What drives politician attitudes and behaviors in relatively new democracies? To what extent do they work to represent the needs and preferences of their constituents? To what extent do they accept or resist efforts to hold them accountable? Do certain circumstances or particular initiatives produce better politicians?
For several years, while teaching at Princeton, I conducted research on the various challenges to democratic accountability in the context of decentralized and polycentric institutional environments, and in this work, I paid particular attention to local politicians. Despite the great optimism for cooperative or polycentric governance, I show that diffuse accountability mechanisms can lead to substantial under-performance. A related paper from that research described the gender- and race-specific policy preferences among those politicians, particularly with respect to health- and AIDS-related policies.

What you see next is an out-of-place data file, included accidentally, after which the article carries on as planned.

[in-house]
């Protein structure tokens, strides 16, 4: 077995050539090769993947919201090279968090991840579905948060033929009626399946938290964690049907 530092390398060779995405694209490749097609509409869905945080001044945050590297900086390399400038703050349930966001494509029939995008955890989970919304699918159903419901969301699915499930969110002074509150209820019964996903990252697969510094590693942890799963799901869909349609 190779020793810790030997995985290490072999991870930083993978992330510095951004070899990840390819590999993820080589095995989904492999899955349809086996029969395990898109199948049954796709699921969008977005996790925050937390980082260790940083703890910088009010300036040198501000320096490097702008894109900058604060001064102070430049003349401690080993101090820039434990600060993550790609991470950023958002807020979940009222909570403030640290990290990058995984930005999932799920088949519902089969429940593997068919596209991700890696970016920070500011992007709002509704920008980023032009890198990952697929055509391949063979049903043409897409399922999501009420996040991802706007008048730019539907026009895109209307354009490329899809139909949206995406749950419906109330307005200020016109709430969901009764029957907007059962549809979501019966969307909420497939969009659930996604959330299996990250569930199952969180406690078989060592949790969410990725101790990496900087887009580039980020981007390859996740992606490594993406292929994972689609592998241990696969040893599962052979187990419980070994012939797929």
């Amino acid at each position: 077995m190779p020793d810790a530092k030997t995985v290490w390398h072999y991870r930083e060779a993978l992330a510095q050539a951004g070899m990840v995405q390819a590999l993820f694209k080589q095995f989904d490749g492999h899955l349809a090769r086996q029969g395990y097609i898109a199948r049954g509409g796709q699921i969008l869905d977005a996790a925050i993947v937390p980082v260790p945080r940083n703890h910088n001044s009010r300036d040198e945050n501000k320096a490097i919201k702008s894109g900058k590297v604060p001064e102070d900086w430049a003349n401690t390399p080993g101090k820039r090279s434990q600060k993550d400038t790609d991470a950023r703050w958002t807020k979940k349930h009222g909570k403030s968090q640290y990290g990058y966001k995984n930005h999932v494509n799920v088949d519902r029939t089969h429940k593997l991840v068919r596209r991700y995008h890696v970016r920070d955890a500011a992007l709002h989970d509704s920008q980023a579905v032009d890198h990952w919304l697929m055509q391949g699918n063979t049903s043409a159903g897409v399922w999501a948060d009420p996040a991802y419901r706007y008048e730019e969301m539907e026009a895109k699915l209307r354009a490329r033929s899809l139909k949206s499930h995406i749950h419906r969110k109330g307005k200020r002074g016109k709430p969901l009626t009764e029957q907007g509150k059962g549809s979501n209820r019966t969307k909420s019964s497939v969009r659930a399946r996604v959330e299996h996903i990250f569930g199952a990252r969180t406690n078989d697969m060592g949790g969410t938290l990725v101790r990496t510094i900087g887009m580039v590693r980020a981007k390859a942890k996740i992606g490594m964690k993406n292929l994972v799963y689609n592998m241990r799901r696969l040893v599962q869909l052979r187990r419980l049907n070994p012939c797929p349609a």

Since I moved to MIT, I have been working to develop and to extend this research. Along with Philip Martin (PhD student, MIT) and Nina McMurray (PhD student, MIT), and more recently with Gabriel Nahmias (PhD student, MIT), we are working on a project investigating accountability and responsiveness by directly studying African politicians in South Africa, focusing on the thousands of democratically-elected local councillors. Specifically, we have been studying how these individuals relate to both their constituents and to other political principals (i.e. parties, and other levels of government). You can learn more here: South African Councillor Panel Study (SACOPS)
Also: Here is a literature review paper that appeared in Lancaster and Van de Walle’s edited volume on Politics in the developing countries, which motivates some of my research.